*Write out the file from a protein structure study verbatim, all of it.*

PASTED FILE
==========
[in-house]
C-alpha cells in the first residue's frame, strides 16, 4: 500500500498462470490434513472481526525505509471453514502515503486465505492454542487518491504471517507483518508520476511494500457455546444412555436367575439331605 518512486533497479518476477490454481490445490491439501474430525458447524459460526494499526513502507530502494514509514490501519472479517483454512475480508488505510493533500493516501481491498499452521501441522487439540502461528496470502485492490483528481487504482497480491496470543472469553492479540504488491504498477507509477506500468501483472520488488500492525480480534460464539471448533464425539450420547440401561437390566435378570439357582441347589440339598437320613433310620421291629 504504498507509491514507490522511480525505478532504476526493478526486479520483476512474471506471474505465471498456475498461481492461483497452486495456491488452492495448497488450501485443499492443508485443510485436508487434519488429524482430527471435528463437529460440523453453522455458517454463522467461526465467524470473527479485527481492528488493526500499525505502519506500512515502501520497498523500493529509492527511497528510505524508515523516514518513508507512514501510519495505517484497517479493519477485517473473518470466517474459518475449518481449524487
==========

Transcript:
[in-house]
C-alpha cells in the first residue's frame, strides 16, 4: 500500500498462470490434513472481526525505509471453514502515503486465505492454542487518491504471517507483518508520476511494500457455546444412555436367575439331605 518512486533497479518476477490454481490445490491439501474430525458447524459460526494499526513502507530502494514509514490501519472479517483454512475480508488505510493533500493516501481491498499452521501441522487439540502461528496470502485492490483528481487504482497480491496470543472469553492479540504488491504498477507509477506500468501483472520488488500492525480480534460464539471448533464425539450420547440401561437390566435378570439357582441347589440339598437320613433310620421291629 504504498507509491514507490522511480525505478532504476526493478526486479520483476512474471506471474505465471498456475498461481492461483497452486495456491488452492495448497488450501485443499492443508485443510485436508487434519488429524482430527471435528463437529460440523453453522455458517454463522467461526465467524470473527479485527481492528488493526500499525505502519506500512515502501520497498523500493529509492527511497528510505524508515523516514518513508507512514501510519495505517484497517479493519477485517473473518470466517474459518475449518481449524487